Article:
From his opinion concurring in Sackett v. EPA:
The position taken in this case by the Federal Government—a position that the Court now squarely rejects—would have put the property rights of ordinary Americans entirely at the mercy of Environmental Protection Agency(EPA) employees.
Refighting a battle that left unresolved in Rapanos, Alito opines on the scope of the Clean Water Act:
The reach of the Clean Water Act is notoriously unclear.Any piece of land that is wet at least part of the year is in danger of being classified by EPA employees as wetlands covered by the Act, and according to the Federal Government, if property owners begin to construct a home on alot that the agency thinks possesses the requisite wetness, the property owners are at the agency’s mercy. The EPA may issue a compliance order demanding that the owners cease construction, engage in expensive remedial measures, and abandon any use of the property. If the owners do not do the EPA’s bidding, they may be fined upto $75,000 per day ($37,500 for violating the Act andanother $37,500 for violating the compliance order). And if the owners want their day in court to show that their lotdoes not include covered wetlands, well, as a practical matter, that is just too bad. Until the EPA sues them, they are blocked from access to the courts, and the EPA may wait as long as it wants before deciding to sue. Bythat time, the potential fines may easily have reached the millions. In a nation that values due process, not to mention private property, such treatment is unthinkable.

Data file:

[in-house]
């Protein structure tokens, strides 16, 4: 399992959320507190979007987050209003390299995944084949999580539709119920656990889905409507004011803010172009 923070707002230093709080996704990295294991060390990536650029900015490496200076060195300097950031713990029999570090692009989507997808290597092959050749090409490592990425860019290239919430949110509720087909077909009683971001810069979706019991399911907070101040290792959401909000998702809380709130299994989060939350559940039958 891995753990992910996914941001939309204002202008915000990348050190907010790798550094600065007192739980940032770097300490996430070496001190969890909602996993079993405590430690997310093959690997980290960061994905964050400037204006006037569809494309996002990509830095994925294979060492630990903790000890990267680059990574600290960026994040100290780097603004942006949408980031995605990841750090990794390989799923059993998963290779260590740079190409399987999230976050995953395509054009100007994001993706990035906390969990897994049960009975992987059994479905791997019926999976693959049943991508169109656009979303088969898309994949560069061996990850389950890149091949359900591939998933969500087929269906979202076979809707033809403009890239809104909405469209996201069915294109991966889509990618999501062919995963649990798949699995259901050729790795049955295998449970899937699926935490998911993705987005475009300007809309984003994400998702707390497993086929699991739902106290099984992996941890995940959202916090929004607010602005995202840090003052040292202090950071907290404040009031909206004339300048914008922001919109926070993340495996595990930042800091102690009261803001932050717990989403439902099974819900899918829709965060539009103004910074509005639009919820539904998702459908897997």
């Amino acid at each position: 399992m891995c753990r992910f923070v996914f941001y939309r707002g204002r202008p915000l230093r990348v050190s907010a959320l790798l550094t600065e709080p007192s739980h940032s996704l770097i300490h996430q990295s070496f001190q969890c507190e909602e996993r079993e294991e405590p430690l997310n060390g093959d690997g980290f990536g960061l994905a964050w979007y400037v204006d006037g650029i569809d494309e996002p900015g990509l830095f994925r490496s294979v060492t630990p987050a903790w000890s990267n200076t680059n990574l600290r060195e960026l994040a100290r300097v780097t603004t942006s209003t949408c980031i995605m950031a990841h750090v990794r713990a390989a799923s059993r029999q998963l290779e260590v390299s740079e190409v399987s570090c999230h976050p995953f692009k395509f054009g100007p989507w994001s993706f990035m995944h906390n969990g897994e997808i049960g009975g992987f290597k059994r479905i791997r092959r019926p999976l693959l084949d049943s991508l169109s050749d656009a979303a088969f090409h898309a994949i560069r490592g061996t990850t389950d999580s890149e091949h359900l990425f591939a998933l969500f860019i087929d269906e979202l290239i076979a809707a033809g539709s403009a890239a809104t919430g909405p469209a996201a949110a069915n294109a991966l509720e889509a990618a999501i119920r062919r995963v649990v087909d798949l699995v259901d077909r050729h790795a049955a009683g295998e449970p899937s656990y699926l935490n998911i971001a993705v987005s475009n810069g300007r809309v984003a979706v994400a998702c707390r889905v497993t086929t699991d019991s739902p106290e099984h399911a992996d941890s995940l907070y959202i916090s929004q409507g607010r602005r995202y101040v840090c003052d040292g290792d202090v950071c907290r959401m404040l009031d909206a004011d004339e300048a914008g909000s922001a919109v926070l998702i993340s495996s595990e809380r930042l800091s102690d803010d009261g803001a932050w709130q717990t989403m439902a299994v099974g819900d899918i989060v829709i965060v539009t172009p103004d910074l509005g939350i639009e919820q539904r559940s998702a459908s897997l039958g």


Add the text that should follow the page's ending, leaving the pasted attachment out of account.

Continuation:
The Court’s decision provides a modest measure of re-lief. At least, property owners like petitioners will have the right to challenge the EPA’s jurisdictional determination under the Administrative Procedure Act. But the combination of the uncertain reach of the Clean Water Act and the draconian penalties imposed for the sort of violations alleged in this case still leaves most property ownerswith little practical alternative but to dance to the EPA’s tune.
And SAA does something liberals usually criticize–call on Congress to change the law (note, no one joins him here):
Real relief requires Congress to do what it should havedone in the first place: provide a reasonably clear rule re- garding the reach of the Clean Water Act. When Con- gress passed the Clean Water Act in 1972, it providedthat the Act covers “the waters of the United States.” 33
U. S. C. §1362(7). But Congress did not define what itmeant by “the waters of the United States”; the phrasewas not a term of art with a known meaning; and the words themselves are hopelessly indeterminate. Unsurprisingly, the EPA and the Army Corps of Engineers in- terpreted the phrase as an essentially limitless grant of authority. We rejected that boundless view, see Rapanos
v. United States, 547 U. S. 715, 732–739 (2006) (plurality opinion); Solid Waste Agency of Northern Cook Cty. v. Army Corps of Engineers, 531 U. S. 159, 167–174 (2001),but the precise reach of the Act remains unclear. For 40 years, Congress has done nothing to resolve this critical ambiguity, and the EPA has not seen fit to promulgate arule providing a clear and sufficiently limited definition of the phrase. Instead, the agency has relied on informal guidance. But far from providing clarity and predictability, the agency’s latest informal guidance advises property owners that many jurisdictional determinations concerning wetlands can only be made on a case-by-case basis byEPA field staff. See Brief for Competitive Enterprise Institute as Amicus Curiae 7–13.
Allowing aggrieved property owners to sue under theAdministrative Procedure Act is better than nothing, but only clarification of the reach of the Clean Water Act canrectify the underlying problem.